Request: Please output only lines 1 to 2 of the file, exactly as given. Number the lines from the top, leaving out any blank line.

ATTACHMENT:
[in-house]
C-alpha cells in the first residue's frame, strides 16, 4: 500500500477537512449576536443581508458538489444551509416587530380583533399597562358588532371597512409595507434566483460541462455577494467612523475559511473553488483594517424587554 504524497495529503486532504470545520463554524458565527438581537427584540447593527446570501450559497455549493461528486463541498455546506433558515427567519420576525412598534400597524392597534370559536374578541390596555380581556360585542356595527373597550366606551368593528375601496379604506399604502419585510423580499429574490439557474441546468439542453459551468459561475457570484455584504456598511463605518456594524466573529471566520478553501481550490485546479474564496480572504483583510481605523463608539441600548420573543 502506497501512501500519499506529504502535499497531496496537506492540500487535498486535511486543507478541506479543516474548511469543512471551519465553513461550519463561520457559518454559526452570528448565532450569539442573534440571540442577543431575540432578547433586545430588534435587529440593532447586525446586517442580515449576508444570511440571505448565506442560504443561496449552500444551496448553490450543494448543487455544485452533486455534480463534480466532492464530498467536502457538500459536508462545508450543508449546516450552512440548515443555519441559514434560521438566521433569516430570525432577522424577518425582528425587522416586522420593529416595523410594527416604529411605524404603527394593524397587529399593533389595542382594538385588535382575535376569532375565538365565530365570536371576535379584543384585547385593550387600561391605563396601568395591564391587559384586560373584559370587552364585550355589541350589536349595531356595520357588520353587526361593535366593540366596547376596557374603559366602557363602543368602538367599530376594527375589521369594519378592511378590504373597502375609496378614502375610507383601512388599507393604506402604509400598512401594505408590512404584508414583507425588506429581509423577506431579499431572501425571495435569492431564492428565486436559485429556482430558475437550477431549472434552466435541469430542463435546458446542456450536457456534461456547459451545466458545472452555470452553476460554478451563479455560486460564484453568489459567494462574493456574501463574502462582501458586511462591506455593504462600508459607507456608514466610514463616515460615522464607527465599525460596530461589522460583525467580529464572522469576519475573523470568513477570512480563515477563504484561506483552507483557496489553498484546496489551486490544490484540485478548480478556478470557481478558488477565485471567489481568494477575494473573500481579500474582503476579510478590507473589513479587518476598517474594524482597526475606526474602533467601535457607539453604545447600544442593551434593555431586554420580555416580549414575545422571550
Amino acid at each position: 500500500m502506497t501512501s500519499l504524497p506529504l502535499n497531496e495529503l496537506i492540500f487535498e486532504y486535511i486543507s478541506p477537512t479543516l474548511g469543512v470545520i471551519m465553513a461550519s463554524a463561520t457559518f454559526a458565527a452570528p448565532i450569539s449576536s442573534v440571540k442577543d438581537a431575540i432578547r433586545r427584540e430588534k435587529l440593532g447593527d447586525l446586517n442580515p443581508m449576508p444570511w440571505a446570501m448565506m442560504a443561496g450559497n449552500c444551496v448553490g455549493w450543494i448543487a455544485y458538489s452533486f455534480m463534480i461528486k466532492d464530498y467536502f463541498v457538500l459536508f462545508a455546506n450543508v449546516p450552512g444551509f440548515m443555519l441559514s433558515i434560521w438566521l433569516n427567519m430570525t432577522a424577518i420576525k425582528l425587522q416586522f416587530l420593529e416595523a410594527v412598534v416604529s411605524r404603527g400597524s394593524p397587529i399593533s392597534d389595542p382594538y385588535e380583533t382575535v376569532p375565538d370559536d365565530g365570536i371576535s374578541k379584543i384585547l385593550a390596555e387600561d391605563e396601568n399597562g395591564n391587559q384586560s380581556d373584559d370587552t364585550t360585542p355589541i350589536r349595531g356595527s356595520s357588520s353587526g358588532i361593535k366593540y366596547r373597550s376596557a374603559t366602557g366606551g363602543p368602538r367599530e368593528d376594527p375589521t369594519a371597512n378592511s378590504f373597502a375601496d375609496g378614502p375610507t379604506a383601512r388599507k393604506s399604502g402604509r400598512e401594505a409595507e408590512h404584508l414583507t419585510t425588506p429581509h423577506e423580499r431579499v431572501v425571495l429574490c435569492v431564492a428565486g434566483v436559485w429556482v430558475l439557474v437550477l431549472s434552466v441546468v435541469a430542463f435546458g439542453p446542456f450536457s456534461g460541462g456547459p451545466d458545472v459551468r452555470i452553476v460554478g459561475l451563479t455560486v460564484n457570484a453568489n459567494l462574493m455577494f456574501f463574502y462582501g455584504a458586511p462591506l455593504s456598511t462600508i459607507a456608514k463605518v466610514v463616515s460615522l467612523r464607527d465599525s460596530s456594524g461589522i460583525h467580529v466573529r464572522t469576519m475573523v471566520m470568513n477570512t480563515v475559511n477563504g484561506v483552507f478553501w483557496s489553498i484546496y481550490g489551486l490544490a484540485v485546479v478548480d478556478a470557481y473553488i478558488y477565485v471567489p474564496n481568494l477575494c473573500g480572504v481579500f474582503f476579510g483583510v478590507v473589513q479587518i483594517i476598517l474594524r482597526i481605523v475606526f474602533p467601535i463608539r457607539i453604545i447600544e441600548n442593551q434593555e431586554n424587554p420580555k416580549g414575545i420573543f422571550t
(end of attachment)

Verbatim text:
[in-house]
C-alpha cells in the first residue's frame, strides 16, 4: 500500500477537512449576536443581508458538489444551509416587530380583533399597562358588532371597512409595507434566483460541462455577494467612523475559511473553488483594517424587554 504524497495529503486532504470545520463554524458565527438581537427584540447593527446570501450559497455549493461528486463541498455546506433558515427567519420576525412598534400597524392597534370559536374578541390596555380581556360585542356595527373597550366606551368593528375601496379604506399604502419585510423580499429574490439557474441546468439542453459551468459561475457570484455584504456598511463605518456594524466573529471566520478553501481550490485546479474564496480572504483583510481605523463608539441600548420573543 502506497501512501500519499506529504502535499497531496496537506492540500487535498486535511486543507478541506479543516474548511469543512471551519465553513461550519463561520457559518454559526452570528448565532450569539442573534440571540442577543431575540432578547433586545430588534435587529440593532447586525446586517442580515449576508444570511440571505448565506442560504443561496449552500444551496448553490450543494448543487455544485452533486455534480463534480466532492464530498467536502457538500459536508462545508450543508449546516450552512440548515443555519441559514434560521438566521433569516430570525432577522424577518425582528425587522416586522420593529416595523410594527416604529411605524404603527394593524397587529399593533389595542382594538385588535382575535376569532375565538365565530365570536371576535379584543384585547385593550387600561391605563396601568395591564391587559384586560373584559370587552364585550355589541350589536349595531356595520357588520353587526361593535366593540366596547376596557374603559366602557363602543368602538367599530376594527375589521369594519378592511378590504373597502375609496378614502375610507383601512388599507393604506402604509400598512401594505408590512404584508414583507425588506429581509423577506431579499431572501425571495435569492431564492428565486436559485429556482430558475437550477431549472434552466435541469430542463435546458446542456450536457456534461456547459451545466458545472452555470452553476460554478451563479455560486460564484453568489459567494462574493456574501463574502462582501458586511462591506455593504462600508459607507456608514466610514463616515460615522464607527465599525460596530461589522460583525467580529464572522469576519475573523470568513477570512480563515477563504484561506483552507483557496489553498484546496489551486490544490484540485478548480478556478470557481478558488477565485471567489481568494477575494473573500481579500474582503476579510478590507473589513479587518476598517474594524482597526475606526474602533467601535457607539453604545447600544442593551434593555431586554420580555416580549414575545422571550